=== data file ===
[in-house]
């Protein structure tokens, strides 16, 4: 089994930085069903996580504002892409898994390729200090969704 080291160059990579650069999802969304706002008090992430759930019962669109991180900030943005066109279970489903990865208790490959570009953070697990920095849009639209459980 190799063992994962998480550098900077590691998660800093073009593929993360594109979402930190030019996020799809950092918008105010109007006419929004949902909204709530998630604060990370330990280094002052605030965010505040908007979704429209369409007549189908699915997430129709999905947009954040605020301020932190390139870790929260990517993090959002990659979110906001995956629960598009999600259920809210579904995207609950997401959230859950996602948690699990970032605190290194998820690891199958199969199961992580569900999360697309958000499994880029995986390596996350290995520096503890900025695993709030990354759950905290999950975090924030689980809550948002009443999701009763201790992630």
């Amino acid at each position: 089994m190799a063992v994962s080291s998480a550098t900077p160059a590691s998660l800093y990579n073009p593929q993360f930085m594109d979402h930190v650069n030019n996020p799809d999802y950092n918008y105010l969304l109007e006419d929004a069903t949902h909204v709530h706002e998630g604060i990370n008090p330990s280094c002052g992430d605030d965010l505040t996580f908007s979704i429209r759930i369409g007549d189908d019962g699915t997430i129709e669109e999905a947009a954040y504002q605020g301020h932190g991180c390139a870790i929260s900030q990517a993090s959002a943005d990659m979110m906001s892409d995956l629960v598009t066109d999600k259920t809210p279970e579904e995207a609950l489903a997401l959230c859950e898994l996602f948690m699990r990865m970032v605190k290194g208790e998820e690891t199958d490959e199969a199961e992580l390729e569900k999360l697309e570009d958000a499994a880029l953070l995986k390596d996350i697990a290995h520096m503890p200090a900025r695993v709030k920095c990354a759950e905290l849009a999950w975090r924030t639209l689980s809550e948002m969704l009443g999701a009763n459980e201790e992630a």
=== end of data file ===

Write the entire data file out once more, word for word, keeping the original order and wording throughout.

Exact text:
[in-house]
């Protein structure tokens, strides 16, 4: 089994930085069903996580504002892409898994390729200090969704 080291160059990579650069999802969304706002008090992430759930019962669109991180900030943005066109279970489903990865208790490959570009953070697990920095849009639209459980 190799063992994962998480550098900077590691998660800093073009593929993360594109979402930190030019996020799809950092918008105010109007006419929004949902909204709530998630604060990370330990280094002052605030965010505040908007979704429209369409007549189908699915997430129709999905947009954040605020301020932190390139870790929260990517993090959002990659979110906001995956629960598009999600259920809210579904995207609950997401959230859950996602948690699990970032605190290194998820690891199958199969199961992580569900999360697309958000499994880029995986390596996350290995520096503890900025695993709030990354759950905290999950975090924030689980809550948002009443999701009763201790992630």
């Amino acid at each position: 089994m190799a063992v994962s080291s998480a550098t900077p160059a590691s998660l800093y990579n073009p593929q993360f930085m594109d979402h930190v650069n030019n996020p799809d999802y950092n918008y105010l969304l109007e006419d929004a069903t949902h909204v709530h706002e998630g604060i990370n008090p330990s280094c002052g992430d605030d965010l505040t996580f908007s979704i429209r759930i369409g007549d189908d019962g699915t997430i129709e669109e999905a947009a954040y504002q605020g301020h932190g991180c390139a870790i929260s900030q990517a993090s959002a943005d990659m979110m906001s892409d995956l629960v598009t066109d999600k259920t809210p279970e579904e995207a609950l489903a997401l959230c859950e898994l996602f948690m699990r990865m970032v605190k290194g208790e998820e690891t199958d490959e199969a199961e992580l390729e569900k999360l697309e570009d958000a499994a880029l953070l995986k390596d996350i697990a290995h520096m503890p200090a900025r695993v709030k920095c990354a759950e905290l849009a999950w975090r924030t639209l689980s809550e948002m969704l009443g999701a009763n459980e201790e992630a």